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The ban on forfeiting commercial tenancies on the ground of non-payment of rent was due to expire on 31 December 2020. It was announced on 9 December 2020 that this is being extended and the ban will continue until 31 March 2021 giving tenants more breathing space and simultaneously increasing the frustration levels of landlords who are having issues with non-paying tenants.

Since this article was written, the moratorium on forfeiting a commercial lease for non-payment of rent has been extended further to 25 March 2022.

The continuing idea for the extensions of the ban is to protect commercial tenants who have been financially affected by COVID-19. It has been labelled as a ‘final’ extension to give tenants a further three months to come to an agreement with their landlord over unpaid rent. We have been told to expect further guidance to support such negotiations in due course.

In addition, the temporary measures restricting the use of statutory demands and winding-up petitions first introduced by the Corporate Insolvency and Governance Act (CIGA 2020) have been further extended. The position currently is that you cannot present a winding-up petition against a company based on a statutory demand that was served between 1 March 2020 and 31 December 2020. Nor can you present a winding-up petition between 1 March 2020 and 31 December 2020 based on the company’s inability to pay its debts unless you have reasonable grounds for believing that COVID-19 has not had a financial effect on the company. These restrictions have now been extended and will expire on 31 March 2021 giving debtors more time to pay or negotiate and, to continue to prevent aggressive rent collections.

In order to recover rent in the meantime there are still options such as issuing proceedings for the debt due, serving a section 17 notice on a former tenant / guarantor, forfeiting for any other breach and using CRAR (in a limited way).The restrictions for using CRAR were already in place when these extensions were announced. In order to exercise CRAR from 25 December 2020, at least 366 days rent must be due before CRAR can be exercised (or before you can request a sub tenant pays rent to the superior landlord instead). Do see our previous note prior to these new extensions on the options for a landlord to recover arrears here.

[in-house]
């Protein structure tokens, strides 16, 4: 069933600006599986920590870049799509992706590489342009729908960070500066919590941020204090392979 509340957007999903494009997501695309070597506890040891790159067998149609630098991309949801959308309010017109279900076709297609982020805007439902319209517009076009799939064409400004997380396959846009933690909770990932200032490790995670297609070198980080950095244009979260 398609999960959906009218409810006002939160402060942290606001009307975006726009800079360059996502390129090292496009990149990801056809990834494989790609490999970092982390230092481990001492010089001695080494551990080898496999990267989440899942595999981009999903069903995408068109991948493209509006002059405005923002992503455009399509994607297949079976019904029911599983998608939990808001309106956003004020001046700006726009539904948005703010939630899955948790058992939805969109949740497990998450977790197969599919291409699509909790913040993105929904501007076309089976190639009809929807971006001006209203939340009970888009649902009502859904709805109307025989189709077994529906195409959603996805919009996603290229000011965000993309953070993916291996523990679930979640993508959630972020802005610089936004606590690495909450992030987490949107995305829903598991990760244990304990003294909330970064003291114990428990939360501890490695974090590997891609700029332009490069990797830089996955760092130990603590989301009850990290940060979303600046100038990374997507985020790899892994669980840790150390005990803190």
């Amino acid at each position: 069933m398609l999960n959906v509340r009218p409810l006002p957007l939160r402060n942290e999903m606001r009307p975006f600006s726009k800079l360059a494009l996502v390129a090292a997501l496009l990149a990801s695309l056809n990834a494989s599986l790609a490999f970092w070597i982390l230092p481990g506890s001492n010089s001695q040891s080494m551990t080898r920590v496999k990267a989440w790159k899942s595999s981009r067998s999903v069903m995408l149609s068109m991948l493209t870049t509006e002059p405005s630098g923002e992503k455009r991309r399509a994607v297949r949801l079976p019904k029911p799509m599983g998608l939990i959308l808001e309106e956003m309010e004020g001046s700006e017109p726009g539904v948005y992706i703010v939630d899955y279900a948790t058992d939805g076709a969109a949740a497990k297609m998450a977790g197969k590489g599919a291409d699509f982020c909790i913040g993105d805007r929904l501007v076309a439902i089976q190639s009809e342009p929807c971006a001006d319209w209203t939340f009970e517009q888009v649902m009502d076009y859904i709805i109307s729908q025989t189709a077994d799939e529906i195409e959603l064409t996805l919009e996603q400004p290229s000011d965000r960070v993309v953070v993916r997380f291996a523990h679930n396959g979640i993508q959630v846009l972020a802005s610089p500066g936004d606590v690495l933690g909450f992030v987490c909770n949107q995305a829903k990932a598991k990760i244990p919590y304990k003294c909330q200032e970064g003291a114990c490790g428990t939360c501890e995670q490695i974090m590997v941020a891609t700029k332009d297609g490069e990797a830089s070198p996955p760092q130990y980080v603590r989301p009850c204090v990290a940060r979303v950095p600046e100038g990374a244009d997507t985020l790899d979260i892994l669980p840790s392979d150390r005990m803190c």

These announcements are seen by many as just further delaying tactics rather than a fix to the problem. The news of these restrictions was also accompanied by an announcement that there would be a review of the outdated commercial landlord and tenant legislation which will include Part 2 Landlord and Tenant Act. Time will tell if any changes made will assist or indeed if any changes are brought into effect in time to make a difference.

If you are concerned about your situation and would like some further advice about what steps can be taken, then please contact Simon Painter, Partner in our property disputes team or your usual BDB Pitmans contact.

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